Washington, DC, Jazz focuses, primarily, on the history of straight-ahead jazz, using oral histories, materials from the William P. Gottlieb Collection at the Library of Congress, the Felix E. Grant Jazz Archives at the University of the District of Columbia, and Smithsonian Jazz.
Home to "Black Broadway" and the Howard Theatre in the Greater U Street area, Washington, DC, has long been associated with American jazz. Duke Ellington and Billy Eckstine launched their careers there in the early 20th century. Decades later, Shirley Horn and Buck Hill would follow their leads, and DC's "jazz millennials" include graduates of the Duke Ellington School of the Arts. For years, Bohemian Caverns and One Step Down were among the clubs serving as gathering places for producers and consumers of jazz, even as Rusty Hassan and other programmers used radio to promote the music. This volume also features the work of photographers Nathaniel Rhodes, Michael Wilderman, and Lawrence A. Randall.
About the Author
A scholar, curator, and Fulbright alumna with more than 20 years' experience teaching at the post-secondary level, Dr. Regennia N. Williams is the founder and executive director of The RASHAD Center, Inc., a Maryland-based nonprofit organization, and a part-time faculty associate and instructor in the Lifelong Learning Institute at Maryland's Montgomery College. Rev. Dr. Sandra Butler-Truesdale is the founder and chairperson of DC Legendary Musicians, Inc.; music programmer at WPFW FM Radio; and associate minister at Washington's Metropolitan AME Church. A native Washingtonian, she has worked with performers like Ray Charles and James Brown and served as an elected member of the DC Board of Education.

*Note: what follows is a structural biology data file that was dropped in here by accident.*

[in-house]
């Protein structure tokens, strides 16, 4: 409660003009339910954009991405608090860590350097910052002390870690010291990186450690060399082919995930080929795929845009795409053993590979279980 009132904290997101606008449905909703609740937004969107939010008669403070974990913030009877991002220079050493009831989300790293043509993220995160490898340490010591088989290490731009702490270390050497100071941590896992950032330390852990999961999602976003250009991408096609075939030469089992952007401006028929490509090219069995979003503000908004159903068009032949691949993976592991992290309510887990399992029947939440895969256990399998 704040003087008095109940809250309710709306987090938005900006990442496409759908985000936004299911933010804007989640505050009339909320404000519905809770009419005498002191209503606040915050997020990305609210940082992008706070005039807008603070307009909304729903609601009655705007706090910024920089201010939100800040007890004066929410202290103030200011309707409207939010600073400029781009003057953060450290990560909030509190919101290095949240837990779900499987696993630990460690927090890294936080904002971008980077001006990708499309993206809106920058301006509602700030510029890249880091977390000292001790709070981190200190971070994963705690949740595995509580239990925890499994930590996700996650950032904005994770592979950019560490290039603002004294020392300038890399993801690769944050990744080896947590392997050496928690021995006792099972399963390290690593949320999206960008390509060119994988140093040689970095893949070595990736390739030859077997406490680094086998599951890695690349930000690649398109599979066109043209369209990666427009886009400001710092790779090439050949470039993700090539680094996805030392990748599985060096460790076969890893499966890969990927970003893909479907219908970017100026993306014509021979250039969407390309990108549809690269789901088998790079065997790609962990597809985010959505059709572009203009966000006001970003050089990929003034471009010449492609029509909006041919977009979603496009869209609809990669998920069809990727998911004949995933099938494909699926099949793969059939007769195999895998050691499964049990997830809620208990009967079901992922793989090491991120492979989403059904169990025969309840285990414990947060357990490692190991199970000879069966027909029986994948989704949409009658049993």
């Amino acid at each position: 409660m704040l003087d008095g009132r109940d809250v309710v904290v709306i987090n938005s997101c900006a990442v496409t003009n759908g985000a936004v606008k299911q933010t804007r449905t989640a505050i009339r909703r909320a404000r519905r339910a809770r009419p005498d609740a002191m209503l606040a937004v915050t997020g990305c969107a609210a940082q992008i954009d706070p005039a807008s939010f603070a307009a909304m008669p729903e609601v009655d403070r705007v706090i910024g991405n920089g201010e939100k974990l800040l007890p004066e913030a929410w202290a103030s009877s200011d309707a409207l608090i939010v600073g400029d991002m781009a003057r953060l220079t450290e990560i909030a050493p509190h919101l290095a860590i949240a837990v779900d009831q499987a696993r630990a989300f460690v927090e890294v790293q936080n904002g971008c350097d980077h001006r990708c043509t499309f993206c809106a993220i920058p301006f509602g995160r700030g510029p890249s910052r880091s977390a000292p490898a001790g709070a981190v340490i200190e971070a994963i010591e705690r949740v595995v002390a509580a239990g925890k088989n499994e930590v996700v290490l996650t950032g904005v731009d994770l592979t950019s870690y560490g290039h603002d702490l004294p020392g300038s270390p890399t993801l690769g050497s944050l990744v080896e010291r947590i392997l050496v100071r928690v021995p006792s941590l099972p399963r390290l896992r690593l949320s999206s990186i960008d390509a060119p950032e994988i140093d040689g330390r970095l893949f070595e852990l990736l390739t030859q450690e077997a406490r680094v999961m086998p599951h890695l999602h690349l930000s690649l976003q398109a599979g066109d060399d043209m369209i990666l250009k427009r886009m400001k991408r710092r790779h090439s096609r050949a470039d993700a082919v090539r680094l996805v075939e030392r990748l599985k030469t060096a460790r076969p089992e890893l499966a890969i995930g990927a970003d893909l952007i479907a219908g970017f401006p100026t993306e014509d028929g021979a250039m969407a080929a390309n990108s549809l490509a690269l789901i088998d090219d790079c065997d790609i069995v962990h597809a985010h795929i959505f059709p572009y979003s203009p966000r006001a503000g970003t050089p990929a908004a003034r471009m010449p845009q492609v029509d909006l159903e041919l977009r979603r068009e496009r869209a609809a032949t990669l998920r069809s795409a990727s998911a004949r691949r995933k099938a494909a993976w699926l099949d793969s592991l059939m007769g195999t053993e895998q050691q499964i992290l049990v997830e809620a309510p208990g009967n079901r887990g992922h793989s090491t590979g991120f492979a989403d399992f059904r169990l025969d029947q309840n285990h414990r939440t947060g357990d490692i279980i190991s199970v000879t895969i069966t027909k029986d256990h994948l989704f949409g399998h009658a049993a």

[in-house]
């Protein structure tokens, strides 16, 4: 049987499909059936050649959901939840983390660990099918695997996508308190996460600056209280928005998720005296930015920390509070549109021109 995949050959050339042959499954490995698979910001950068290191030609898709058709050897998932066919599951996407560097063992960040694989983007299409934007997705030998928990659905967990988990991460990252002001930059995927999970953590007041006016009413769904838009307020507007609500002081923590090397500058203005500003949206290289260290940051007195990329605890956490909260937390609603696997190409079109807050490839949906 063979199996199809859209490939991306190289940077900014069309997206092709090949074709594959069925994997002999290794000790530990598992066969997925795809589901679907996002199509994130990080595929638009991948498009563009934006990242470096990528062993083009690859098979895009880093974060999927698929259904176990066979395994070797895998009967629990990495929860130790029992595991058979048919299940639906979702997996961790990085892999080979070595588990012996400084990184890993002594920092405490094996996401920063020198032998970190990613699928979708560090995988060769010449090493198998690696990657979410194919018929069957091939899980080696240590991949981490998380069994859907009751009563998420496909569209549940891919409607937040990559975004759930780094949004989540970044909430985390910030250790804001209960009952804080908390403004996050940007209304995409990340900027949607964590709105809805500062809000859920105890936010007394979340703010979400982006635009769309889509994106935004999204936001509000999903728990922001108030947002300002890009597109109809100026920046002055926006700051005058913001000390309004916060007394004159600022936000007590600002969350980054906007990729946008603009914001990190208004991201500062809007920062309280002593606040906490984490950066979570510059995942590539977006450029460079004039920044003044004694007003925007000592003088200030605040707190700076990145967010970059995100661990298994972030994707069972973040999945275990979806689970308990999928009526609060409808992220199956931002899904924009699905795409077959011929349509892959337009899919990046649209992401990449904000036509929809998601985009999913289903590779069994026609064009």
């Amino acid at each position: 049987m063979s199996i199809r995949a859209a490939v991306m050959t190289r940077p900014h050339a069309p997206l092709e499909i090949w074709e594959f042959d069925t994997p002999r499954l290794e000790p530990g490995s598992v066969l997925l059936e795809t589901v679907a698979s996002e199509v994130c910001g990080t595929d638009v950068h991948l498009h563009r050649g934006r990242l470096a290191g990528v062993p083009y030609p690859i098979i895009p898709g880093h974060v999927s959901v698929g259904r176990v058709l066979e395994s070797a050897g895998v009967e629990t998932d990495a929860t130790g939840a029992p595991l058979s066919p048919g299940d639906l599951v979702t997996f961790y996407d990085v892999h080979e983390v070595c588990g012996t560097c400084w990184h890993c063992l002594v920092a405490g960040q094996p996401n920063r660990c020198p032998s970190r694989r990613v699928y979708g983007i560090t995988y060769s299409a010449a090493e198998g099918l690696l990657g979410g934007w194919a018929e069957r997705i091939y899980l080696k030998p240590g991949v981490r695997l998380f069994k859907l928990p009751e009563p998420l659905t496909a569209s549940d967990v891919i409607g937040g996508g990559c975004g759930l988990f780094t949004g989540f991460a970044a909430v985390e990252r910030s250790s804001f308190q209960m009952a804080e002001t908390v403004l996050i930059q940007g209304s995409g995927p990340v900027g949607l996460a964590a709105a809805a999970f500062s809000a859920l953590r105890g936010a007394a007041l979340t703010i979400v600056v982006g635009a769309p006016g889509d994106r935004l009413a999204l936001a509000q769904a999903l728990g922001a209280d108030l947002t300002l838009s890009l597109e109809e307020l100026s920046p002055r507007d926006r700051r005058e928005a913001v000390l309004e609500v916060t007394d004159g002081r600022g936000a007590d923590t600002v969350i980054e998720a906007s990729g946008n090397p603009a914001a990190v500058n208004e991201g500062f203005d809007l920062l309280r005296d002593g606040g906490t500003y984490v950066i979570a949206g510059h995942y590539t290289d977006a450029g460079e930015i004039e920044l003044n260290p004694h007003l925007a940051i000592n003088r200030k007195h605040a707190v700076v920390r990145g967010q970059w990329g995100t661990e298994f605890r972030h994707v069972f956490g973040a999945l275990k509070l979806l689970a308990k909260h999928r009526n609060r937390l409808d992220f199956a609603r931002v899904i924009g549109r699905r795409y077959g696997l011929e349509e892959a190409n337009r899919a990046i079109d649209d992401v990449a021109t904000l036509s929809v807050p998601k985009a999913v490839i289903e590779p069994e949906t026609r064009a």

Table of Contents
1 Roots Music: Washington, Dc, and the Early History of Jazz 11
2 Black Broadway: From the Jazz Age Renaissance through the Era of the Great Depression 17
3 Vocalists and Instrumentalists: World War II and the Post-World War II Era 23
4 "Is That Jazz?": Cultural Nationalism, Revolutionary Rhetoric, and Musical Metamorphoses 33
5 No Limits: The Expansion of Jazz in the Academy and throughout the Global Community 43
6 DC Music and the Mass Media: Radio Programmers and Jazz Journalists 69
7 Place Matters: Jazz Clubs and Other Arts Venues, Then and Now 79
8 Save the Date: Festivals, Annual Events, Curators, and Producers 91
9 Smithsonian Jazz: World-Class Programs on the National Mall and Beyond 101
10 Grand Finale: Nonprofits, Legendary Musicians, Veteran Artists, and Rising Stars 117